Metropark Cooperative Targets Invasive Species

Improving Native Habitat

Cleveland-area parks removed invasive plants, shrubs, and reeds, allowing native species to return.


Many sites around the Great Lakes have problems with invasive plants. These aggressive, non-native species take over marshes, forests, fields, and prairies, crowding out native species that provide a rich habitat for wildlife in the Great Lakes ecosystem. The strength and persistence of these invaders also makes them hard to remove from an area once established. Thanks to a grant from the Great Lakes Restoration Initiative, several groups in the Cleveland metropolitan area have formed a cooperative weed management area to more efficiently and effectively combat invasive plants in the region. In three years, a small crew of people worked to clear almost 4,000 acres in the Cleveland Metroparks, the Summit County Metroparks, and areas adjacent to the Cuyahoga Valley National Park. The grant funded the removal of dense, woody underbrush, as well as aquatic invasive plants, such as phragmites, in area wetland.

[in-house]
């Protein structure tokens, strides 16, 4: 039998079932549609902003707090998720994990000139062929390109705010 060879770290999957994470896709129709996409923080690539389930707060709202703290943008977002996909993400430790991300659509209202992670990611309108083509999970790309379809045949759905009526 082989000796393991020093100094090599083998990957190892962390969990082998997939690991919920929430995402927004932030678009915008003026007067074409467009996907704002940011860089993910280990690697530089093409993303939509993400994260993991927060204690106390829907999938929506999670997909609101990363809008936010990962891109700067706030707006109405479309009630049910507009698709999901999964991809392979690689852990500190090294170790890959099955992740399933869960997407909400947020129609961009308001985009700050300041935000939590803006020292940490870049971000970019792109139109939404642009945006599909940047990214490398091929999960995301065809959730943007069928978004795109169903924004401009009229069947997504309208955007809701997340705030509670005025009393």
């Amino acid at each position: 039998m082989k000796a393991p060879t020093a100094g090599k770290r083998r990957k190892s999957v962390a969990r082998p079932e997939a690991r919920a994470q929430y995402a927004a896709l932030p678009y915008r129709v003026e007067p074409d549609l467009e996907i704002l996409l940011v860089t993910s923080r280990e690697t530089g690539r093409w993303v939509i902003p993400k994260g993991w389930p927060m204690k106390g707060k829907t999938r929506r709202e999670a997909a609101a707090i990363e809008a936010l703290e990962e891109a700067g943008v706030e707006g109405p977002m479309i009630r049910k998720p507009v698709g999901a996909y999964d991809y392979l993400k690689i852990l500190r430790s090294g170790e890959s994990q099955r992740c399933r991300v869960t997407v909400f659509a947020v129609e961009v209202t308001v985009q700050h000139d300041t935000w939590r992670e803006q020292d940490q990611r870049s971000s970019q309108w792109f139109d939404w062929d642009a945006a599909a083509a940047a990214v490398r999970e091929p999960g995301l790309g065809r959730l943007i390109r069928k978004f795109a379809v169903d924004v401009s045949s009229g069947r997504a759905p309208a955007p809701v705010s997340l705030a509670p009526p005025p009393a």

Resource Challenges Addressed

  • Lack of native habitat
  • Invasive species
  • Lack of plant diversity


Looking over a wetland with grasses

Wetlands, like the one pictured above, can be choked out with invasive species if they are not controlled. Credit: Kip Cronk Michigan Sea Grant.

Results and Accomplishments

In three years, the crew removed invasive species like Asian bittersweet, autumn olive, glossy buckthorn, Japanese knotweed, multiflora rose, phragmites, purple loosestrife, and reed canarygrass, in almost 4,000 acres. The hard work of this crew has opened up space and native species are returning, which will benefit area wildlife. This successful collaborative has been given another Great Lakes Restoration Initiative grant, allowing this restoration work to continue.